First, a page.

Dr. Kandzari: We looked at the number of notches that are sometimes identified after renal denervation, and that did not correlate with a reduction in blood pressure. It was simply the number of ablations, which increases with increasing renal artery length. We have also looked to some extent at distal vs proximal ablation, and we have not found any consistency there. We haven't found a correlation with impedance either. It is the sheer number of ablations that seems to be the factor that correlates with blood pressure reduction.

Designing the Next Clinical Trial

Dr. Kandzari: Let's move just in our last few minutes to 2 issues about clinical practice and clinical trials. It would be an entire discussion to design the next study, but do we move forward now exclusively with randomized sham-controlled trials, or are there still opportunities for other designs?

Dr. Worthley: Well-performed, appropriate, placebo-controlled comparator (and we can have a lot of discussion about exactly what that arm is) studies are essential for us in this field to prove beyond a shadow of a doubt that renal denervation is as efficacious as we saw in some of the first-in-human studies. With the appropriate modulation after the results of SYMPLICITY HTN-3, we are beholden to do those trials, and all of the major companies that are still involved and interested in doing this, and the investigators, are very keen to see that.

Dr. Kandzari: It's fair to say too that we are not going to see another trial like SYMPLICITY HTN-3 again.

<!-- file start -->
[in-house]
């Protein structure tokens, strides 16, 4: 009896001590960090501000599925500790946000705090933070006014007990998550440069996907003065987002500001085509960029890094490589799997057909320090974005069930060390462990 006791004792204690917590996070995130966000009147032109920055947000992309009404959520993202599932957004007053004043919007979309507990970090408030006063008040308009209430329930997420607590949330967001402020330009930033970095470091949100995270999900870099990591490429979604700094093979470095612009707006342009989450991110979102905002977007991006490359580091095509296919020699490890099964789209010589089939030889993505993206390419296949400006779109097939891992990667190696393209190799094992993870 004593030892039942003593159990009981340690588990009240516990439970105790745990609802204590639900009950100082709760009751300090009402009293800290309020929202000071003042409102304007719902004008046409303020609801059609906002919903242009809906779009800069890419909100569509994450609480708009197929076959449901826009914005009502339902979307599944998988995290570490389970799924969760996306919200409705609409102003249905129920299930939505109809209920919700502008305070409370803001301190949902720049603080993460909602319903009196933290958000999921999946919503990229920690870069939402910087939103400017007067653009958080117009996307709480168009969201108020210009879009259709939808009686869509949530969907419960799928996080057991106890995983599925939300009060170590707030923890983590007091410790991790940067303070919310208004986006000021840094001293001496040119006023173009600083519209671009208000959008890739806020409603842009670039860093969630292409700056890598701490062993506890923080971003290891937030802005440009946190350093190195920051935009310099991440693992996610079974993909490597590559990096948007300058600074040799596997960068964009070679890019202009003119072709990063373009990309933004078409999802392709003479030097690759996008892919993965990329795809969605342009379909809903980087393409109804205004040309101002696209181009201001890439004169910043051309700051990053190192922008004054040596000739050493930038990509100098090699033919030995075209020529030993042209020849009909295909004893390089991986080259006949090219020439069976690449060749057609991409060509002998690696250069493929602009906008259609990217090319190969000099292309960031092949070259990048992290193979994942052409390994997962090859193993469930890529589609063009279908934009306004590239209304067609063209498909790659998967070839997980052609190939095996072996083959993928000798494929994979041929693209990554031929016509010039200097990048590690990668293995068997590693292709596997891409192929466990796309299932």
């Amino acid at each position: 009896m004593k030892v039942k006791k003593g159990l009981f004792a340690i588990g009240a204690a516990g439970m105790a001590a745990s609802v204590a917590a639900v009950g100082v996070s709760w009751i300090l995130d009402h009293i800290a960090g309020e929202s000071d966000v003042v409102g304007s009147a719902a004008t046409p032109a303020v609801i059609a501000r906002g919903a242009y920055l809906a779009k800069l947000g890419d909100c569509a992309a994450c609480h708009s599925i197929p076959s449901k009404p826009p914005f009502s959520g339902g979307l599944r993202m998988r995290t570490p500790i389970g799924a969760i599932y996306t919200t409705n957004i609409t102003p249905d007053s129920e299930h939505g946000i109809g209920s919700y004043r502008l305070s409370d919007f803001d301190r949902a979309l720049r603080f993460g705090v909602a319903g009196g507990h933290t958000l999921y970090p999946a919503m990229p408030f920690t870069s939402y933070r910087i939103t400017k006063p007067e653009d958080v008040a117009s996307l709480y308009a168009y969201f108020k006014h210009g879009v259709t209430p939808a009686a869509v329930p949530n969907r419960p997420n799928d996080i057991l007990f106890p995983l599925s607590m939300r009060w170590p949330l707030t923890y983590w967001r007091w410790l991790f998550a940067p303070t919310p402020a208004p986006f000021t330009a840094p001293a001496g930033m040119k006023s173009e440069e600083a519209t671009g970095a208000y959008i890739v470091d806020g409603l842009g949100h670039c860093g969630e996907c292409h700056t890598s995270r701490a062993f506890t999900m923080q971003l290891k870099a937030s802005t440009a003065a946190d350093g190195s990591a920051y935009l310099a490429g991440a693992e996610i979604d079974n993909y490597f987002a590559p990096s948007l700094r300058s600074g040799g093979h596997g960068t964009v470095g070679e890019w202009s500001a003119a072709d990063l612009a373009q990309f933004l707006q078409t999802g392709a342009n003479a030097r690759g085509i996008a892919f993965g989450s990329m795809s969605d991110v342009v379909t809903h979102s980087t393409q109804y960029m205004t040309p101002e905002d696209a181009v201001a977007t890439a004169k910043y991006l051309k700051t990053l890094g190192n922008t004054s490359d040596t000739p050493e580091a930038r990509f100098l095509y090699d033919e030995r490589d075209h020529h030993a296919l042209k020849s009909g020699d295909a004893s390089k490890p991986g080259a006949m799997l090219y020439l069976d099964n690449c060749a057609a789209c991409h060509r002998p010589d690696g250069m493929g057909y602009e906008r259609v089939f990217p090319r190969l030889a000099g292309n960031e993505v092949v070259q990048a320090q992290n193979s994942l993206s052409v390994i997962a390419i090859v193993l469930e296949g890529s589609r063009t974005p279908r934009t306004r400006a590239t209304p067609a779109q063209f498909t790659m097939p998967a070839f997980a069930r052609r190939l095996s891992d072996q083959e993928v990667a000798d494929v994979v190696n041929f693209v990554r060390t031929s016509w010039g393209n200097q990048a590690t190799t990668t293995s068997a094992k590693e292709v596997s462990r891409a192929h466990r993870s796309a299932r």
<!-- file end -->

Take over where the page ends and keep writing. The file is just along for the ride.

Dr. Worthley: No.

Dr. Kandzari: We have learned some very important lessons about the enrollment phase, about stabilization of medical therapy. What I didn't share is that 40% of the patients had medication changes between randomization and 6 months, so a lot of changing of medications took place in a study with a protocol that mandated a stable regimen. We have learned a lot of lessons from the subgroups and medication analyses as well. We are not going to see a SYMPLICITY HTN-3-like trial again, but we will probably see randomized and sham-controlled trials, at least to some extent.

Dr. Worthley: Having a sham-controlled trial is going to be important, given the negative results for SYMPLICITY HTN-3. No investigator would be so naive or complacent to think that some other technology is going to be superior. There will need to be modifications to the technology. The other question is which patient population should be studied. Should we perhaps be studying a group of patients who are intolerant of medications, or medication-naive patients, trying to show noninferiority vs other medications? The greatest dataset that we have at the moment is in resistant hypertensive patients who are on 3 or more medications including a diuretic, and whose office blood pressures are higher than 160 mm Hg with ambulatory blood pressure of at least 135 mm Hg.